Donna DiMaggio Berger, lawyer for the Champlain Towers condo association, said board members were unaware of any information that foreshadowed Thursday’s disaster.
The building was undergoing a 40-year recertification process, and the board only knew what the engineer’s certification report included in terms of repair work, she said.
“Typical things an engineer looks for in a certification report in Miami-Dade and Broward County, which are the two counties that require this type of certification, are a review of the roof, the HVAC system, the electrical, plumbing and building envelope, ”Berger told CNN.
“But certainly there was nothing dangerous that was described in this report, anything that would have turned out to be life threatening. “
She reiterated that the building was safe to live in, as far as she and the board members knew.
The resort was built in 1981, according to Miami-Dade online property records. Building standards were tightened after the very destructive Hurricane Andrew in 1992.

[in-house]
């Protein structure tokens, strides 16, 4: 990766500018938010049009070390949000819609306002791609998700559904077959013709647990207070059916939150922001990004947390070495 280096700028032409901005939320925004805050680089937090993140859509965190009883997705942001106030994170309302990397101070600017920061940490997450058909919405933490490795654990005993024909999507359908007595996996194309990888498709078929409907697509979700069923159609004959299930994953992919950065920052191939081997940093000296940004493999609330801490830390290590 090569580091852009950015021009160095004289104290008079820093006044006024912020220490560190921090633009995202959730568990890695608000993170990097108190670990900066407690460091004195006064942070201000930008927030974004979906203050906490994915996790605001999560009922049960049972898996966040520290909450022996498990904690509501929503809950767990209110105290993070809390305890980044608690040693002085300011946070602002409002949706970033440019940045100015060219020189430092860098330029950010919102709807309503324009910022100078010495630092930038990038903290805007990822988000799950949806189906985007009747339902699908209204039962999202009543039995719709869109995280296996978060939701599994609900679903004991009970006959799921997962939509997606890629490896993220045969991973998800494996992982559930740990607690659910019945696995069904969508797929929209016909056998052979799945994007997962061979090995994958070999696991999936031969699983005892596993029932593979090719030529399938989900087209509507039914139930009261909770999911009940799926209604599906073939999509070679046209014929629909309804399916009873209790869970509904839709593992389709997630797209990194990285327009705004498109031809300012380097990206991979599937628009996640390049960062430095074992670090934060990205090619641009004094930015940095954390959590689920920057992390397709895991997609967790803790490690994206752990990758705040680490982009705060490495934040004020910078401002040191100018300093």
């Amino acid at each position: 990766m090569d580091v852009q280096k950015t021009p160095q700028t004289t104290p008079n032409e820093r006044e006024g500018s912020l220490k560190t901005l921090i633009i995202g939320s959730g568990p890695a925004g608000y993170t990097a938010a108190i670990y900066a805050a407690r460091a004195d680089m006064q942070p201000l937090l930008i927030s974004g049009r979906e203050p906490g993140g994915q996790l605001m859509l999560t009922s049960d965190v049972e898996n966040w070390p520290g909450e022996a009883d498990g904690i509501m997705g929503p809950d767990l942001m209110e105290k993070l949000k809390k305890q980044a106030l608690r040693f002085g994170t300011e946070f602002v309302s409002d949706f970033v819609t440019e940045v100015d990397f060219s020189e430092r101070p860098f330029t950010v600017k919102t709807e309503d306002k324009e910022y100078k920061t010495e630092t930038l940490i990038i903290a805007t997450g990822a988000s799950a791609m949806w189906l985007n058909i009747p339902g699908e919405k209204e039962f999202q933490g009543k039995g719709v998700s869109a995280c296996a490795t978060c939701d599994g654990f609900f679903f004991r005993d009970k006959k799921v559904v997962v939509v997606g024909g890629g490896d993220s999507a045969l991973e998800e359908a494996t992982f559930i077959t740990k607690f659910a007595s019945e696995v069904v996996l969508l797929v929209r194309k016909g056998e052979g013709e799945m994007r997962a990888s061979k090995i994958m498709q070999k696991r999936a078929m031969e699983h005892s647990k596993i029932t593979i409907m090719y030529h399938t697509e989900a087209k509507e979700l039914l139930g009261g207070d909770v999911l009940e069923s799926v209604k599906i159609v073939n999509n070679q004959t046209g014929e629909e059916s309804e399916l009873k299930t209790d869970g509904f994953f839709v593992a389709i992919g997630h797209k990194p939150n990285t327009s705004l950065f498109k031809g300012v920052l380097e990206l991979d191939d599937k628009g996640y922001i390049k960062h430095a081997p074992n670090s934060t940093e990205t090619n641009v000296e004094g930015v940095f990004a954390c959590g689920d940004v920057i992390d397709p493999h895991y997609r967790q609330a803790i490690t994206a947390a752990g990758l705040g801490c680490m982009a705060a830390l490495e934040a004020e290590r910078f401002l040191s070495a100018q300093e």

“What this tells you is … nothing like this was predictable, at least it was not seen by the engineers who were examining the building from a structural point of view,” Kenneth Direktor, lawyer for the association of residents of the condominium. , CNN previously said.
Direktor, an attorney for the condominium residents association, said the building had undergone “extensive technical inspections over the past few months” to comply with a 40-year certification.
A class action lawsuit filed Thursday alleges that the collapsed condominium association is responsible for “failures to secure and protect” the lives and property of condominium owners.
Direktor responded on behalf of the association saying, “I don’t know what caused this building to fall… Engineers don’t know for sure what caused this building to fall. “
CNN’s Rosa Flores reported from Surfside; Steve Almasy and Ray Sanchez have reported and written from Atlanta. Curt Devine, Rebekah Riess, Amanda Watts, Sara Weisfeldt, Theresa Waldrop, Ana Zuniga, Melissa Alonso, Jamiel Lynch, Camille Furst, Abel Alvarado, Kristen Holmes, Valentina Moreira, Gerardo Lemos and Radina Gigova contributed to this report,